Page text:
GameDev: Components

Author: thothonegan
Tags: gamedev endless wolf_engine

Game development is complex (like any big piece of software). Take any screen you want from a video game, and try to list all the major elements in it. For example, from Legend of Dragoon:


Let's just worry about the 2D/UI elements for simplicity. The UI has two major sections: the controls, and the character status box. The character status box has a backing and contains three characters : each having a picture, a name, an hp label (+value), an mp label (+value, an sp label when needed (+value), etc. The controls each has a image, a highlight circle, a piece of text, and also animates when you hover over it. So even not considering the 3D battle itself, we've probably got 40+ elements depending on how its split up. Just like any big project, managing this complexity is key to being able to develop it.


In Wolf (my custom game engine), the main tree structure is a Node. Nodes have very few properties themselves : they can have children nodes, a set of components, and a custom tag (for searching/debugging). They represent the structure of the game from a dev standpoint : the same way we did earlier.

A component represents a certain 'view' of a component. For example, in a 3D game, a character has several different properties. It has a transform, which says where the character is and how its rotated. It has the ability to render, which says how to draw it. It might have a physics node, which represents how it reacts with the rest of the world. And maybe it has an animation controller which controls the rendering so animations play correctly. Probably also it has a game specific component which has values such as its HP, attack power, or anything else needed for the game. While a character might have all of these, something like a particle effect will only need a few types.

For a quick example, take the node that represents the main character of Endless. He has a position, renders a texture, and can be animated. In my debug output, this shows up like this:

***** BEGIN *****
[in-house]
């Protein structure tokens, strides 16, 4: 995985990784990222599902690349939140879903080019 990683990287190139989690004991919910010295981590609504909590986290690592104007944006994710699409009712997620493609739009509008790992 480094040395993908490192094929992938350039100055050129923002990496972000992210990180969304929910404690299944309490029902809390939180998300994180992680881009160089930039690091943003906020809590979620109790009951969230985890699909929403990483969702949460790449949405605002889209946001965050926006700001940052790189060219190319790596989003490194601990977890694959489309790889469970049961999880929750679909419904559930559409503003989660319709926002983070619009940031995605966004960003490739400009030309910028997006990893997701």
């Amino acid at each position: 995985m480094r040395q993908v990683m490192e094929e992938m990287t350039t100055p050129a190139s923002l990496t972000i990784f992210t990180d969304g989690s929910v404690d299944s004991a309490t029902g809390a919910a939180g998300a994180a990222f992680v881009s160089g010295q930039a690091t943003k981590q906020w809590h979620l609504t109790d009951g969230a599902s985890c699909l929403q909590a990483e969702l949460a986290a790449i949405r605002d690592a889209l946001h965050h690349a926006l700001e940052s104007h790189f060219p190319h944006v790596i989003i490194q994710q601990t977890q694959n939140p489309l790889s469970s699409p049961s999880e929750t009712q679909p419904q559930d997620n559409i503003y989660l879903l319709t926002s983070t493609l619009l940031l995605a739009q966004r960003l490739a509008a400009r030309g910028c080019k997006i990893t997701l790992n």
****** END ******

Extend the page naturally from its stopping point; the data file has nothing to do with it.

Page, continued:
[Node tag='EntityNode' components=T trans=[-32,1272] rot=0 nodeVisible=true guiZPosition=1 (local= 1) ]
| [Node tag='Sprite' components=TRS trans=[0,0] rot=0 nodeVisible=true guiZPosition=2 (local= 1) ]

The first node is the container for an entity, the second is the actual rendering. (The reason they're separate is a character can have other visual pieces, like an HP bar). The 'components' part tells you which components each has : the EntityNode itself just has a Translation (T), in which he's at (-32, 1272), while the sprite has a Translation (T), a RenderComponent (R) (in this case TextureRenderComponent which draws an image), and a SpriteComponent (S). The SpriteComponent handles animations and controls the TextureRenderComponent, so if you tell the sprite to 'walk forward', it'll switch the frames on the texture correctly.

This is the first useful piece of components : every node can pick and choose what it needs. Just because some node's need the ability to render, doesn't mean every node has to waste space for it (especially for more obscure components such as SpriteComponent or CameraComponent). The other major feature is the separation of the components from the node. For example when trying to draw a scene, you generally want to sort the objects - whether to draw them back to front, or try to combine things. This requires a very different tree than the normal Node tree, but since they are separate, the rendering system can easily reorder them without messing up the tree. As a simplified example of this, here's a part of the UI being displayed.

[Node tag='ItemsViewCell' components=T trans=[250,-25] rot=0 nodeVisible=true guiZPosition=100 (local= 0) ]
| [Node tag='ItemName' components=TR trans=[-1,-1] rot=0 nodeVisible=true guiZPosition=101 (local= 1) ]
| [Node tag='BackingRectangle' components=TR trans=[0,0] rot=0 nodeVisible=true guiZPosition=100 (local= 0) ]

The rendering system in Wolf basically takes every render component (R) in the tree that is visible and sorts by guiZPosition. Then it renders from smallest to biggest. So in this case, even though the ItemName is behind the BackingRectangle in the tree, the guiZPosition makes sure it draws correctly. The render system also doesn’t have to walk the entire tree when it renders : it just has to know all of the render objects to use. If you've ever worked with a physics system, its the same idea : the physics world has its own hierarchy separate from your own.

So components are really useful.

They help you modularize your code minimizing duplication, and help manage the complexity in games. As a final example, here's the in-game menu for Endless : I have no idea how i'd manage it otherwise.

(warning: 3MB image)